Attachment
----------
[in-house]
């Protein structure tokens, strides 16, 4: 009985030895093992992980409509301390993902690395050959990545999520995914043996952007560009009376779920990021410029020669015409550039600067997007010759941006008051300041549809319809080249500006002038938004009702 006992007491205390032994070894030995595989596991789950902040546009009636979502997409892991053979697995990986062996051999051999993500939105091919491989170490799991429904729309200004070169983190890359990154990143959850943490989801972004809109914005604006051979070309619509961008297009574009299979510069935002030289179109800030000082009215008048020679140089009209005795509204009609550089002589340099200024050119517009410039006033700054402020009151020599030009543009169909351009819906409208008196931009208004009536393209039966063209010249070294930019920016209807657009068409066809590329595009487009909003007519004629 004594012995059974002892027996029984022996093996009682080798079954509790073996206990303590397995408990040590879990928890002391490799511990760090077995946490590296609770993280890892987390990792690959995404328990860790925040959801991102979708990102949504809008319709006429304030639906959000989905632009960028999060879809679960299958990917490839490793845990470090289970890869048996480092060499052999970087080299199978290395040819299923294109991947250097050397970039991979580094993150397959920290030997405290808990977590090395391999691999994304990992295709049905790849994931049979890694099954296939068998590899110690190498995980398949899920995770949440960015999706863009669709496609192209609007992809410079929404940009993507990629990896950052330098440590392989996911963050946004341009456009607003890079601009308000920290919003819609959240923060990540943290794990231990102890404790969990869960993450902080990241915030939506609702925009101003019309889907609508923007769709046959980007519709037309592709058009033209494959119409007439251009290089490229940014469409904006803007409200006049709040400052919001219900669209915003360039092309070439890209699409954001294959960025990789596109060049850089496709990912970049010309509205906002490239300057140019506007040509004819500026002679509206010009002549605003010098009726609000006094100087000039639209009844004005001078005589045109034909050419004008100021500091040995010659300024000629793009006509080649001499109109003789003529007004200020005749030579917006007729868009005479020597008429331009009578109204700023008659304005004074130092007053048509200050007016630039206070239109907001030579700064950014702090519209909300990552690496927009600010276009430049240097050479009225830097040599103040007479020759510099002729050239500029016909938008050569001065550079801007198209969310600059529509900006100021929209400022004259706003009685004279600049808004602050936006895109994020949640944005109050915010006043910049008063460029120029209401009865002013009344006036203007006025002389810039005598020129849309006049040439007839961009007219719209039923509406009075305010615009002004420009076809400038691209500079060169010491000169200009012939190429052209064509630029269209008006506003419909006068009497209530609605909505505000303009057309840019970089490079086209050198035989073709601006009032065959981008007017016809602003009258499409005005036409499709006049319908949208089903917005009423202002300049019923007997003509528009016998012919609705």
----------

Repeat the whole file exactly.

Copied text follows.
[in-house]
């Protein structure tokens, strides 16, 4: 009985030895093992992980409509301390993902690395050959990545999520995914043996952007560009009376779920990021410029020669015409550039600067997007010759941006008051300041549809319809080249500006002038938004009702 006992007491205390032994070894030995595989596991789950902040546009009636979502997409892991053979697995990986062996051999051999993500939105091919491989170490799991429904729309200004070169983190890359990154990143959850943490989801972004809109914005604006051979070309619509961008297009574009299979510069935002030289179109800030000082009215008048020679140089009209005795509204009609550089002589340099200024050119517009410039006033700054402020009151020599030009543009169909351009819906409208008196931009208004009536393209039966063209010249070294930019920016209807657009068409066809590329595009487009909003007519004629 004594012995059974002892027996029984022996093996009682080798079954509790073996206990303590397995408990040590879990928890002391490799511990760090077995946490590296609770993280890892987390990792690959995404328990860790925040959801991102979708990102949504809008319709006429304030639906959000989905632009960028999060879809679960299958990917490839490793845990470090289970890869048996480092060499052999970087080299199978290395040819299923294109991947250097050397970039991979580094993150397959920290030997405290808990977590090395391999691999994304990992295709049905790849994931049979890694099954296939068998590899110690190498995980398949899920995770949440960015999706863009669709496609192209609007992809410079929404940009993507990629990896950052330098440590392989996911963050946004341009456009607003890079601009308000920290919003819609959240923060990540943290794990231990102890404790969990869960993450902080990241915030939506609702925009101003019309889907609508923007769709046959980007519709037309592709058009033209494959119409007439251009290089490229940014469409904006803007409200006049709040400052919001219900669209915003360039092309070439890209699409954001294959960025990789596109060049850089496709990912970049010309509205906002490239300057140019506007040509004819500026002679509206010009002549605003010098009726609000006094100087000039639209009844004005001078005589045109034909050419004008100021500091040995010659300024000629793009006509080649001499109109003789003529007004200020005749030579917006007729868009005479020597008429331009009578109204700023008659304005004074130092007053048509200050007016630039206070239109907001030579700064950014702090519209909300990552690496927009600010276009430049240097050479009225830097040599103040007479020759510099002729050239500029016909938008050569001065550079801007198209969310600059529509900006100021929209400022004259706003009685004279600049808004602050936006895109994020949640944005109050915010006043910049008063460029120029209401009865002013009344006036203007006025002389810039005598020129849309006049040439007839961009007219719209039923509406009075305010615009002004420009076809400038691209500079060169010491000169200009012939190429052209064509630029269209008006506003419909006068009497209530609605909505505000303009057309840019970089490079086209050198035989073709601006009032065959981008007017016809602003009258499409005005036409499709006049319908949208089903917005009423202002300049019923007997003509528009016998012919609705």